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This is a rare Tudor period silver hawking whistle, dating the 16th - 17th century. It is intact and still blows a strong high pitch whistle, very similar to a hawks screech.
Hawking or falconry whistles from the Medieval and Tudor period are excessively rare with only four other examples in silver listed on the online PAS reports. None are gilded or comparable in refinement to our example. Examples have also been found made of pewter or brass, but silver however gives the best sound. They are also referred to as a short buson-type whistle or as a whistle pendant, (see the portrait of Sir Nicholas Bacon, 1579, by an unknown artist, in the National Portrait Gallery). Being worn as jewellery, sewn onto your garments, they could also be used to summon servants and hounds. In the case of falconry, the bird is whistled off after removing the hood and slipping the jessie that held the bird to the wrist.
Birds of prey were used originally in Medieval times to capture quarry, goshawks were trained to catch hare, rabbits and pheasants, gyrfalcons caught rook and heron. During the reign of Edward III, when at war with France, the King took with him 30 falconers. Gyrfalcons and peregrines were reserved for the nobility with Henry VIII a principal advocate of falconry; there is an important gold hawking whistle in the Victoria and Albert Museum given by Henry VII to Anne Boleyn. Grand hunting parties were hosted by Kings and Lords, and hawking became an essential element of personal and national prestige, with retained falconers accompanied their masters, and the ‘Master of the Mews’ position reserved for the King’s best falconer. Around 1600, falconry reached its zenith and was regarded as the proper sport for a gentleman. By the 17th century, the success of firearms eventually superseded the demand for falconry as a hunting tool.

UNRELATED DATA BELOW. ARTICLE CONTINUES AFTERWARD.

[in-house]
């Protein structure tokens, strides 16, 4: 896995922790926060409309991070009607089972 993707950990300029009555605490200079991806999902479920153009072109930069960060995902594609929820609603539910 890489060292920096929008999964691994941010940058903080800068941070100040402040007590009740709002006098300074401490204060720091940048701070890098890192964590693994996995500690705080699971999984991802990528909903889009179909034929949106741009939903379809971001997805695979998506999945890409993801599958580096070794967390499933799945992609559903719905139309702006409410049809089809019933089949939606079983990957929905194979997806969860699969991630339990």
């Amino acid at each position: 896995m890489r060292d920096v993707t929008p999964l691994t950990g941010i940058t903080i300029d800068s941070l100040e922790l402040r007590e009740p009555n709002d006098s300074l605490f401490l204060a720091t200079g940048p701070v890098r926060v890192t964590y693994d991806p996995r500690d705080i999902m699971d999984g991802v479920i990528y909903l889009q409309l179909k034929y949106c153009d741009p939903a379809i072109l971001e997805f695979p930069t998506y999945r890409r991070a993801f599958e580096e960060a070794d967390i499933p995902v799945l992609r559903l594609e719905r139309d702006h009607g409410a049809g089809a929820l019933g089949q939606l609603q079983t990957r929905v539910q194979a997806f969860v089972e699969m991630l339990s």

A rare object in excellent condition. see also lot 282 DNW sale for a similar but decorated example.
OBJECT: Hawking whistle
DATE: c. 1550 - 1650 A.D.
SIZE: 41mm x 13mm x 3mm
WEIGHT: 2.43 grams
PROVENANCE: Ex. Private Collection, Gloucestershire.